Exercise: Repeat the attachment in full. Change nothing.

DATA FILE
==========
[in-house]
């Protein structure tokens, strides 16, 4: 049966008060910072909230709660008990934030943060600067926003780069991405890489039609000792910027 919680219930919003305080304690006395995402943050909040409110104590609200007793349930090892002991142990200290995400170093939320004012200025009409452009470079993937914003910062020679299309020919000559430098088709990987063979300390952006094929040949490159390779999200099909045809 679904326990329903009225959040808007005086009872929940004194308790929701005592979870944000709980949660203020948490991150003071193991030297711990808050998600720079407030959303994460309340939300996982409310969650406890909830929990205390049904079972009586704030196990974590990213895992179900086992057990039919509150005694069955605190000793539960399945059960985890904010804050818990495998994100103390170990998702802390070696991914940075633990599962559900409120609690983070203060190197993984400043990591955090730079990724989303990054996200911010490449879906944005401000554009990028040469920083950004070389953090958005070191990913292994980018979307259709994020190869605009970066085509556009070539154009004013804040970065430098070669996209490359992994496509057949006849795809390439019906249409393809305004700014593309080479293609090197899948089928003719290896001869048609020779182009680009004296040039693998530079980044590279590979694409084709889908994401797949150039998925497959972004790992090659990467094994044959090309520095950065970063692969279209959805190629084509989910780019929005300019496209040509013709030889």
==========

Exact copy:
[in-house]
């Protein structure tokens, strides 16, 4: 049966008060910072909230709660008990934030943060600067926003780069991405890489039609000792910027 919680219930919003305080304690006395995402943050909040409110104590609200007793349930090892002991142990200290995400170093939320004012200025009409452009470079993937914003910062020679299309020919000559430098088709990987063979300390952006094929040949490159390779999200099909045809 679904326990329903009225959040808007005086009872929940004194308790929701005592979870944000709980949660203020948490991150003071193991030297711990808050998600720079407030959303994460309340939300996982409310969650406890909830929990205390049904079972009586704030196990974590990213895992179900086992057990039919509150005694069955605190000793539960399945059960985890904010804050818990495998994100103390170990998702802390070696991914940075633990599962559900409120609690983070203060190197993984400043990591955090730079990724989303990054996200911010490449879906944005401000554009990028040469920083950004070389953090958005070191990913292994980018979307259709994020190869605009970066085509556009070539154009004013804040970065430098070669996209490359992994496509057949006849795809390439019906249409393809305004700014593309080479293609090197899948089928003719290896001869048609020779182009680009004296040039693998530079980044590279590979694409084709889908994401797949150039998925497959972004790992090659990467094994044959090309520095950065970063692969279209959805190629084509989910780019929005300019496209040509013709030889």